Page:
Even as the Legislature prepared to vote on the spending bill there were serious concerns about the legality and constitutionality of the furloughs.

SSilver"It's not possible," State Assembly Leader Sheldon Silver told reporters following a meeting of the Assembly Rules Committee. Silver said he intended to vote for the budget extenders even though the believes it's illegal for the governor to furlough state workers. "I believe the court will overturn it," Silver said. Senate democrats passed a toothless resolution expressing their opposition to the bill before voting on it, expressing their discontent at being forced to choose between furloughs and a complete shutdown of the state government.

SavinoState Senator Diane Savino (D-S.I., Brooklyn) asserted that the governor had left the legislature with a no-win "Hobson's choice".  "He's asked us to legalize an illegal act," Savino said. "I'm not happy about it, but the alternative is much worse."

Other unions have voiced solidarity in the struggle to repeal the furlough. 

JSanoJoe Sano, executive director of OMCE, the Office of Managerial and Confidential Employees, said the furloughs, "...solve nothing.  In fact they are a deterrent to having all parties sit and talk as equals to resolve this mess.  OMCE proposed a plan in February that would save the state money and still provide for the statutory increases that were promised.  The State's management and confidential employees want to see this budget resolved with restored 3 and 4% wage increases and everything else they have lost in the last 3 years."

aarpDanny Donohue, President of CSEA, called Judge Kahn's decision to block the furloughs "a major victory for working people," contending the plan would have added "even more chaos and crisis" to the struggle to balance New York's books.

Phillip Smith, President of UUP, added,  "This restraining order affirms our contention that the furloughs are unconstitutional, and we are confident we will also win the lawsuit."

Judge Lawrence Kahn also ordered the governor to include previously negotiated raises to the union employees in any new emergency spending plan he brings to the table.  The governor had suspended raises for state employees in a spending bill passed early last month.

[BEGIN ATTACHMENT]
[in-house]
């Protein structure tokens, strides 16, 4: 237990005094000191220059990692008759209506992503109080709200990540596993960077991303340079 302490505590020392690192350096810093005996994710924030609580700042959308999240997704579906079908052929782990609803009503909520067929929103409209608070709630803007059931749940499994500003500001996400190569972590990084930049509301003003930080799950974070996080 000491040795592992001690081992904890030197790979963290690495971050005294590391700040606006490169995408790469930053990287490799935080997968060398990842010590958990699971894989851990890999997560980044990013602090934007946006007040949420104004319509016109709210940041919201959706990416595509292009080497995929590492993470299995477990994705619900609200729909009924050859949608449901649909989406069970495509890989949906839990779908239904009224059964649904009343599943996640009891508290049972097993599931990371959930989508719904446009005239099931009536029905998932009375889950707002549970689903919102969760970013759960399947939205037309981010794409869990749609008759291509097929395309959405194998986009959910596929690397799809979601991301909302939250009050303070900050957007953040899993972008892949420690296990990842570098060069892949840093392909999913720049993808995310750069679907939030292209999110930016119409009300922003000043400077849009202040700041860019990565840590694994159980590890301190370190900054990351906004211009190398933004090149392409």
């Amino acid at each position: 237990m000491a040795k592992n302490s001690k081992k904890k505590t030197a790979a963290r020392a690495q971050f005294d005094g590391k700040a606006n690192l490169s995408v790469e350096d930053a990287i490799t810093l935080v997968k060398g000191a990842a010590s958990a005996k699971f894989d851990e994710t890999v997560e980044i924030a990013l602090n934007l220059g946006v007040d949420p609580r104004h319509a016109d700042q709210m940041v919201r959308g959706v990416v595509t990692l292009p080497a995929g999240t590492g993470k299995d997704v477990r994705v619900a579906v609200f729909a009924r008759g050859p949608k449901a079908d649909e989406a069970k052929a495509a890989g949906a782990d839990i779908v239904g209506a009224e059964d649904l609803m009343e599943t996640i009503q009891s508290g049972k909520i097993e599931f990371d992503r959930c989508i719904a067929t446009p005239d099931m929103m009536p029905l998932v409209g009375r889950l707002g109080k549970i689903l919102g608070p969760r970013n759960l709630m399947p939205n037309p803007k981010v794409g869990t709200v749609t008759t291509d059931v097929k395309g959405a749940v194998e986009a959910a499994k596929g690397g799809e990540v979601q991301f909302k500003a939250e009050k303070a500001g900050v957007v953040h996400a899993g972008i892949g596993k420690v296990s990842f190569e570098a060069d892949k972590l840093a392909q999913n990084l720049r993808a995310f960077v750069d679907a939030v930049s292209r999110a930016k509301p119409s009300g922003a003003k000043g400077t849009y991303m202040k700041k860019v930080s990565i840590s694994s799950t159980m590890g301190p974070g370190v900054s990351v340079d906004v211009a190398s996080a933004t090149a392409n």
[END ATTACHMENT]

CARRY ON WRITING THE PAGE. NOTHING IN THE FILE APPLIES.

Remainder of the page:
Judge Kahn has set a hearing on the dispute for May 26.

Click here for the initial ruling by Judge Kahn:  Kahn

Albany Rally

Albany Rally



General Contractors' Legal Battle Continues

GCNYUnions representing New York's state employees are the just the latest groups to file suit against the governor in relation to his mismanagement of the current budget crisis.  The General Contractors Association of New York filed a lawsuit against the governor last month in response to Paterson's decision to freeze pay-outs for state road and bridge construction and renovation projects.  That case is still ongoing. 

 Read the full press release: GCANY 


Schumer, Gillibrand
Support Education Jobs Bill
$1.4 Billion for NYS

New York's two U.S. senators are voicing strong support for legislation moving through Congress that would help school districts to pull back most - if not all - of the estimated 15,000 pink slips now being handed out to New York teachers and other education professionals.


SchumerAddressing New York State United Teachers' 38th Representative Assembly in Washington, D.C., U.S. Sen. Charles Schumer and U.S. Sen. Kirsten Gillibrand pledged to work hard for swift passage of the $23 billion Keep Our Educators Working Act. Both Gillibrand and Schumer are co-sponsors of the new legislation, which would direct $1.4 billion to New York for one year which school districts would be required to use to retain education jobs. The money could not be used to retire debt, lower taxes or be put in a reserve fund.

Schumer said the cuts proposed by school districts facing a $1.4 billion shortfall in state aid "should send shivers down the spine of anyone who cares about the future of education, and the future of New York's children."


GillibrandGillibrand, speaking to 3,000 union delegates immediately after Schumer, said, "Laying off teachers and support staff would be disastrous for our communities and for the future of our children."

NYSUT President Richard C. Iannuzzi said the timing is critical - the jobs bill must be adopted soon, as soon as possible to stave off damage in the classroom. "The devastating cuts proposed for schools would further undermine our economic recovery while setting back our education progress by years. The state's dire fiscal situation is not our students' fault, yet they will feel the impact now - and for the rest of their years in school."






633 Third Avenue, 16th Floor 
New York, NY 10017



Lou Gordon - BALCONY Director

BALCONY, the Business and Labor Coalition of New York, represents more than 1,000 New York businesses, labor unions, and trade associations.

BALCONY seeks common ground in the public policy debate in New York to spur economic development through the adoption of business/union friendly, socially responsible common sense laws that maintain and improve the quality of life for working New Yorkers.




Editor: Nicholas Kapustinsky

Design: Kevin R. Weaver